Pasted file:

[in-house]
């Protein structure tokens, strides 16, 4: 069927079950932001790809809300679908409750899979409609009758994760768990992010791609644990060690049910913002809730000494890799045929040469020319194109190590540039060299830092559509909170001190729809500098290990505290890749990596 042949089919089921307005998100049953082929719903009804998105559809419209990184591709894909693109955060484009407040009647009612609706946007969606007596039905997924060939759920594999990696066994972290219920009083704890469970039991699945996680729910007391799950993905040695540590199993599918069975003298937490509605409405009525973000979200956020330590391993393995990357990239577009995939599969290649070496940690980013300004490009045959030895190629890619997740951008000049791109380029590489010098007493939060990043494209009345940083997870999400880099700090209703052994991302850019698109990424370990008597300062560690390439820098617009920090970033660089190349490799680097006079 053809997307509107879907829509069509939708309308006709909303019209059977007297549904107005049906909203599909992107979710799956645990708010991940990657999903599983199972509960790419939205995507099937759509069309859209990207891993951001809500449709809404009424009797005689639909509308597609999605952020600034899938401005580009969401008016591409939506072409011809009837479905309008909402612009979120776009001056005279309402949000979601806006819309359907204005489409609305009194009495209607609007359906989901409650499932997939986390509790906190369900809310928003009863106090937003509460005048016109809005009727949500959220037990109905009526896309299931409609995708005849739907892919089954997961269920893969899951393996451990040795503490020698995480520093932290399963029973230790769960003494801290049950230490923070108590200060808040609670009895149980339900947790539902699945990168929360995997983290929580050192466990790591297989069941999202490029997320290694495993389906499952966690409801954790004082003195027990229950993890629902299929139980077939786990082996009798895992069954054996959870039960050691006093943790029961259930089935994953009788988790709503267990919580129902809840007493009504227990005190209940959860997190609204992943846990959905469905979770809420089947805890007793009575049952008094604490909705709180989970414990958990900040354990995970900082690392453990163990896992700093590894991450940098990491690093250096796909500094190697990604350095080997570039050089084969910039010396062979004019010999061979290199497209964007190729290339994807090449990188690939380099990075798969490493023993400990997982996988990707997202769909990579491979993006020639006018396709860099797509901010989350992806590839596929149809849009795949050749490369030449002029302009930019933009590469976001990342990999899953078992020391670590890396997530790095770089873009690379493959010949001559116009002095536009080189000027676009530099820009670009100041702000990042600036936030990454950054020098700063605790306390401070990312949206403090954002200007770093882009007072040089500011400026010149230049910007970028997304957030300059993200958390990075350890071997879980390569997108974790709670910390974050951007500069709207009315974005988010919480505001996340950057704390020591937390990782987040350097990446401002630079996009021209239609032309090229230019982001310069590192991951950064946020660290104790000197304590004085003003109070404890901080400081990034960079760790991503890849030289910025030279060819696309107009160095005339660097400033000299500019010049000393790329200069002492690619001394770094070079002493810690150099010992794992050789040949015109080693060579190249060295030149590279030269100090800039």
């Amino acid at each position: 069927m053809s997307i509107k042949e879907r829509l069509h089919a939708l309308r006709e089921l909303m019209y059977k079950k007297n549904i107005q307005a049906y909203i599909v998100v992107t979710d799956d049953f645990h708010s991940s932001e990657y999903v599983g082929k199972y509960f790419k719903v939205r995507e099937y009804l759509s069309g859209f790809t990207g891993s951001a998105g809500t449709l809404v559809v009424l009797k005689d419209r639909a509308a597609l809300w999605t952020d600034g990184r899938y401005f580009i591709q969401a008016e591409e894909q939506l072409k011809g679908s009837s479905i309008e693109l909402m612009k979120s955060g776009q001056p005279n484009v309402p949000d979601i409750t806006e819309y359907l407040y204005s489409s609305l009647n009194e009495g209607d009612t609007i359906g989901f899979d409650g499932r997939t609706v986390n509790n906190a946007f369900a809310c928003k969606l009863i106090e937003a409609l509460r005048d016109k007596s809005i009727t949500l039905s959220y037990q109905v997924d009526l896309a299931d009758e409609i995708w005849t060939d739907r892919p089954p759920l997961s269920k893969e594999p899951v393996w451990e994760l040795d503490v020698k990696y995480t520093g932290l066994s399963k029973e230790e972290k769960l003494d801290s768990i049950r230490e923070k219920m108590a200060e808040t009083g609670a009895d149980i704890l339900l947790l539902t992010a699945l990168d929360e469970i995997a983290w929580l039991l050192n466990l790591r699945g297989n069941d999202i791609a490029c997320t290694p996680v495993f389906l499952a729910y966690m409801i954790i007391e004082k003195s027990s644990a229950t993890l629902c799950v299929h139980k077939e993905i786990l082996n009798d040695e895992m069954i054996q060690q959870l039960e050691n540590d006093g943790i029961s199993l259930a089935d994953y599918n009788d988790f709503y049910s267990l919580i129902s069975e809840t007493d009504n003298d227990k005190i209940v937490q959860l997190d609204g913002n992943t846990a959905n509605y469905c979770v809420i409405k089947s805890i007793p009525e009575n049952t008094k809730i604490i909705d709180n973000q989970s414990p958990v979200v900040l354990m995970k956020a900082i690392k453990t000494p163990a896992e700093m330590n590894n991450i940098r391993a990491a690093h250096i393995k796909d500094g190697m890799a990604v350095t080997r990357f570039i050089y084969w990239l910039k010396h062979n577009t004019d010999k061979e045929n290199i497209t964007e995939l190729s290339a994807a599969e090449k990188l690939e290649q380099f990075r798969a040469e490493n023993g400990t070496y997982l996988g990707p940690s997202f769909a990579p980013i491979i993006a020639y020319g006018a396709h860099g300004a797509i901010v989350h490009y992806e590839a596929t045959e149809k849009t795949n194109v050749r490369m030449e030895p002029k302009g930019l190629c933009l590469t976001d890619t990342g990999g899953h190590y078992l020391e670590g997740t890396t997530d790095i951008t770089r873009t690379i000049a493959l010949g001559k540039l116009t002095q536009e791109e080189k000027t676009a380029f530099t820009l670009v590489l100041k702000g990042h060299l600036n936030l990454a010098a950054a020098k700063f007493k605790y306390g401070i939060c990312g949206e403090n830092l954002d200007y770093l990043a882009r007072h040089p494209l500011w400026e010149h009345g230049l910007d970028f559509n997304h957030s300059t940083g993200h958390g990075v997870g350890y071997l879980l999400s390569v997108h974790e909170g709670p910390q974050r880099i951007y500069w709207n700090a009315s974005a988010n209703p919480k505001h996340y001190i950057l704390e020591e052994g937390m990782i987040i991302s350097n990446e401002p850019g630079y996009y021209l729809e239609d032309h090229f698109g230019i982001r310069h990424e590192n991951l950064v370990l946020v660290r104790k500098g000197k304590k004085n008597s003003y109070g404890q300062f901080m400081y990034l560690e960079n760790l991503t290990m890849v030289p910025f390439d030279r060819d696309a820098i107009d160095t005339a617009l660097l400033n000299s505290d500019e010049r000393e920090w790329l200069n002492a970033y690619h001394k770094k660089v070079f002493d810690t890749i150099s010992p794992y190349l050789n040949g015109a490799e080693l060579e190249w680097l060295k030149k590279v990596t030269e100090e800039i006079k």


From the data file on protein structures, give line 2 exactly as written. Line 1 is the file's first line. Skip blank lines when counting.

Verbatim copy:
């Protein structure tokens, strides 16, 4: 069927079950932001790809809300679908409750899979409609009758994760768990992010791609644990060690049910913002809730000494890799045929040469020319194109190590540039060299830092559509909170001190729809500098290990505290890749990596 042949089919089921307005998100049953082929719903009804998105559809419209990184591709894909693109955060484009407040009647009612609706946007969606007596039905997924060939759920594999990696066994972290219920009083704890469970039991699945996680729910007391799950993905040695540590199993599918069975003298937490509605409405009525973000979200956020330590391993393995990357990239577009995939599969290649070496940690980013300004490009045959030895190629890619997740951008000049791109380029590489010098007493939060990043494209009345940083997870999400880099700090209703052994991302850019698109990424370990008597300062560690390439820098617009920090970033660089190349490799680097006079 053809997307509107879907829509069509939708309308006709909303019209059977007297549904107005049906909203599909992107979710799956645990708010991940990657999903599983199972509960790419939205995507099937759509069309859209990207891993951001809500449709809404009424009797005689639909509308597609999605952020600034899938401005580009969401008016591409939506072409011809009837479905309008909402612009979120776009001056005279309402949000979601806006819309359907204005489409609305009194009495209607609007359906989901409650499932997939986390509790906190369900809310928003009863106090937003509460005048016109809005009727949500959220037990109905009526896309299931409609995708005849739907892919089954997961269920893969899951393996451990040795503490020698995480520093932290399963029973230790769960003494801290049950230490923070108590200060808040609670009895149980339900947790539902699945990168929360995997983290929580050192466990790591297989069941999202490029997320290694495993389906499952966690409801954790004082003195027990229950993890629902299929139980077939786990082996009798895992069954054996959870039960050691006093943790029961259930089935994953009788988790709503267990919580129902809840007493009504227990005190209940959860997190609204992943846990959905469905979770809420089947805890007793009575049952008094604490909705709180989970414990958990900040354990995970900082690392453990163990896992700093590894991450940098990491690093250096796909500094190697990604350095080997570039050089084969910039010396062979004019010999061979290199497209964007190729290339994807090449990188690939380099990075798969490493023993400990997982996988990707997202769909990579491979993006020639006018396709860099797509901010989350992806590839596929149809849009795949050749490369030449002029302009930019933009590469976001990342990999899953078992020391670590890396997530790095770089873009690379493959010949001559116009002095536009080189000027676009530099820009670009100041702000990042600036936030990454950054020098700063605790306390401070990312949206403090954002200007770093882009007072040089500011400026010149230049910007970028997304957030300059993200958390990075350890071997879980390569997108974790709670910390974050951007500069709207009315974005988010919480505001996340950057704390020591937390990782987040350097990446401002630079996009021209239609032309090229230019982001310069590192991951950064946020660290104790000197304590004085003003109070404890901080400081990034960079760790991503890849030289910025030279060819696309107009160095005339660097400033000299500019010049000393790329200069002492690619001394770094070079002493810690150099010992794992050789040949015109080693060579190249060295030149590279030269100090800039």